10. What is investment multiplier?

Answer: The investment multiplier refers to the relationship between an initial increase in investment and the resulting increase in national income.

11. Define National Income.

Answer: National Income refers to the total value of goods and services produced within a country’s borders during a specific time period, typically a year.

12. What is voluntary employment?

Answer: Voluntary employment refers to a situation where individuals who are able to work choose not to work, even when suitable job opportunities are available to them.

B. Short-answer questions-I (answer in 30-50 words)

1. What happens when AD> AS?

Answer: When AD is greater than AS, it means that planned expenditure on goods and services is more than the planned output. As a result, there will be excess demand in the economy. To meet this excess demand, firms will increase production until inventories reach the desired level and AS becomes equal to AD. This will lead to an increase in employment and output in the economy.

2. What happens when AD<AS?

Answer: When AD < AS, it means that planned expenditure on goods and services is less than the planned output. This leads to an excess supply of goods and services, resulting in an increase in inventories of unsold stocks. To address this situation, producers will reduce production until aggregate demand (AD) is equal to aggregate supply (AS), i.e., AD = AS.

3. Which two sectors are assumed in determining the equilibrium level of income?

Answer: The two sectors assumed in determining the equilibrium level of income are consumption (C) and investment (I). Consumption represents the spending by households on goods and services, while investment represents the spending by firms on capital goods and infrastructure.

4. Why are the prices kept constant in the determination of equilibrium output?

Answer: Prices are kept constant in the determination of equilibrium output because the focus is on analyzing the relationship between aggregate demand (AD) and aggregate supply (AS) without considering the impact of price changes. By assuming constant prices, the analysis can focus solely on the quantity of goods and services demanded and supplied.

5. What is the relationship between K and MPC?

Answer: The prices are kept constant in the determination of equilibrium output under the short run because it is assumed that in the short run, the economy takes time to respond to forces of excess supply or excess demand.

6. What is the relationship between K and MPS?

Answer: The relationship between K and MPS is inverse, that is, if MPS falls, the value of K rises and if MPS rises, K falls. This is because K is equal to 1/MPS algebraically.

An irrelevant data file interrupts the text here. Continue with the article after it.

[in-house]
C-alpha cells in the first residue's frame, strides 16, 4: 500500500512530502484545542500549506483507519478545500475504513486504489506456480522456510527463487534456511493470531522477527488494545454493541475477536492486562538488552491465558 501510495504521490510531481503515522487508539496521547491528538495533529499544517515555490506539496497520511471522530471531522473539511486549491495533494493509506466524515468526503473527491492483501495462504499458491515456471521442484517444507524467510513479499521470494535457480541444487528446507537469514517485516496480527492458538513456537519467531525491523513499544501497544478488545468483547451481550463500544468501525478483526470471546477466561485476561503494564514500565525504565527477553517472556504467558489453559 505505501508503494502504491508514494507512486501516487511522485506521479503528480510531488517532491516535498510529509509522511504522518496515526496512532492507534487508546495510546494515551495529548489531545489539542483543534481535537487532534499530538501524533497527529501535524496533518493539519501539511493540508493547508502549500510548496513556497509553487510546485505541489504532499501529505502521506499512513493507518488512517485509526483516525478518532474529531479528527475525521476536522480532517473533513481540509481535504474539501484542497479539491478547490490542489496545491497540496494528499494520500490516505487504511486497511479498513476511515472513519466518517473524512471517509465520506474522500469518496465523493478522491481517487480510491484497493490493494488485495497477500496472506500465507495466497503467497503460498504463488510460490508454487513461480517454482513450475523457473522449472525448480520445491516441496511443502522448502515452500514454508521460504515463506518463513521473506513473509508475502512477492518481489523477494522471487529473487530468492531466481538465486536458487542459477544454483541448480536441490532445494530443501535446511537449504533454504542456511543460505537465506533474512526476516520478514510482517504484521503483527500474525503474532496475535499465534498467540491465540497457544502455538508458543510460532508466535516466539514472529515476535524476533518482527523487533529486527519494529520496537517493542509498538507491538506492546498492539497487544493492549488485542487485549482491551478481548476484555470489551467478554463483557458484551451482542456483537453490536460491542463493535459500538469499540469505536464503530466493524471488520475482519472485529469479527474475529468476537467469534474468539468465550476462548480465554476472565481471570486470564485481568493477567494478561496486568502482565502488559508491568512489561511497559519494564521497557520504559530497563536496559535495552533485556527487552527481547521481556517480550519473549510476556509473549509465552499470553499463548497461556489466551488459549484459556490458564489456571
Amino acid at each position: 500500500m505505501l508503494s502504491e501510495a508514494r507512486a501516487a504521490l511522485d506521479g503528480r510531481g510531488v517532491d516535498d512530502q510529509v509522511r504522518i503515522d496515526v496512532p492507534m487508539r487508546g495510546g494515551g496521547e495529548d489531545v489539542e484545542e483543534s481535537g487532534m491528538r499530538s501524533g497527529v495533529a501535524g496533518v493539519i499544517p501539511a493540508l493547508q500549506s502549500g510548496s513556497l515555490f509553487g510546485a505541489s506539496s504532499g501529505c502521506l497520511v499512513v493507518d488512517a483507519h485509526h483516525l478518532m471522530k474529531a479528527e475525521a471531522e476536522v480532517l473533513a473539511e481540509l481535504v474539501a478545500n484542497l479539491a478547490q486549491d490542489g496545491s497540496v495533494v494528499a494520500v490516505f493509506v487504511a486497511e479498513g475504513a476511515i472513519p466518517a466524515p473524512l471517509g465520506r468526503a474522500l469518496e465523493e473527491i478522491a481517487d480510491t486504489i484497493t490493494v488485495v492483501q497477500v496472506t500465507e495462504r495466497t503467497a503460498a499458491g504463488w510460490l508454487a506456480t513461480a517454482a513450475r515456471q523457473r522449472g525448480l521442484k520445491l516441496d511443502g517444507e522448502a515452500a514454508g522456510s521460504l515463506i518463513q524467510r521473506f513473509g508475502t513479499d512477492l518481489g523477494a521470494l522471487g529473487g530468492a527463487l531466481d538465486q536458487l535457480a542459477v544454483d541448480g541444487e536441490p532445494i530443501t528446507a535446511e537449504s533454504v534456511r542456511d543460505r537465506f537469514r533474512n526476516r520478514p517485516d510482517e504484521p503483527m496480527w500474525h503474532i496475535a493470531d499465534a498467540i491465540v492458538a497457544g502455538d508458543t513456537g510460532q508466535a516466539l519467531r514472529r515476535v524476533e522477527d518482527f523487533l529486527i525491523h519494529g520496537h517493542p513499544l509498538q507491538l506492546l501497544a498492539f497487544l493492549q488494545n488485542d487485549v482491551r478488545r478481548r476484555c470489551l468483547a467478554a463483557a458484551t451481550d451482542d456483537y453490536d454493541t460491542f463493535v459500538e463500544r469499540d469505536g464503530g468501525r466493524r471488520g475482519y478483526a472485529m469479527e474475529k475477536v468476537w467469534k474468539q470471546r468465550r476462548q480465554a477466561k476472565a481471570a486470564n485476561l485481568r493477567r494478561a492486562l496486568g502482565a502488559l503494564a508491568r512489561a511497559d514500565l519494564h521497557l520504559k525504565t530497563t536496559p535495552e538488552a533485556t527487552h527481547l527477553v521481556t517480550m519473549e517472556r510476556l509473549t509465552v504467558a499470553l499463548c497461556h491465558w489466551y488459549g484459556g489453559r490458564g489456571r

7. What happens when planned savings are greater than planned investment?

Answer: When planned savings are greater than planned investment, it indicates that expenditure in the economy is less than what producers had expected. This results in undesired build-up of unsold stock and excess supply. As a result, AD falls short of AS, producers cut production and employment, and national income falls until planned saving equals planned investment.

8. What is K, if MPS = 0.2?

Answer: If MPS is 0.2, then K = 1/MPS = 1/0.2 = 5. This is because the formula for multiplier K is 1/MPS, where MPS is marginal propensity to save.

9. When C=100+ 6.54 and Y=1200, what would be the autonomous consumption?

Answer: When the consumption function is C=100+ 6.54, autonomous consumption refers to the level of consumption when income Y is zero. So when Y is zero, C=100. Therefore, the autonomous consumption is 100.

10. If MPS=1/4, then what will be the value of multiplier?

Answer: If MPS is 1/4, then the multiplier K = 1/MPS = 1/(1/4) = 4. This is because the formula for multiplier is K = 1/MPS, where MPS is marginal propensity to save.

11. Define full employment.

Answer: Full employment refers to a situation in which every able-bodied person who is willing to work at the prevailing rate of wages is employed. It is a state where there is no involuntary unemployment, meaning that all resources, particularly the labor force, are fully utilized. However, there may still be some frictional, structural, and voluntary unemployment even in a state of full employment.

C. Short-answer questions-II (answer in 60-80 words)

1. What are the assumptions taken for the determination of equilibrium output in the short run?

Answer: Assumptions taken for the determination of equilibrium output in the short run:

Prices are constant: Prices of final goods are assumed to be constant (fixed) in the short run because it takes time for the economy to respond to forces of excess supply or excess demand through price adjustments.

Supply is perfectly elastic at fixed price: At a given fixed price, suppliers are willing to supply whatever quantity is demanded by consumers. The supply curve is horizontal implying producers can supply any amount at the prevailing price in the short run.

Short-run analysis: The theory of equilibrium output determination is applicable only in the short run. The short run is defined as the period during which the level of output is determined solely by the level of employment of resources.

Two-sector economy: A simple two-sector model (Household and Firm sector) is assumed with no government sector or foreign trade. Households make consumption expenditures while firms undertake investment expenditures.

2. What will happen if AD is less than AS?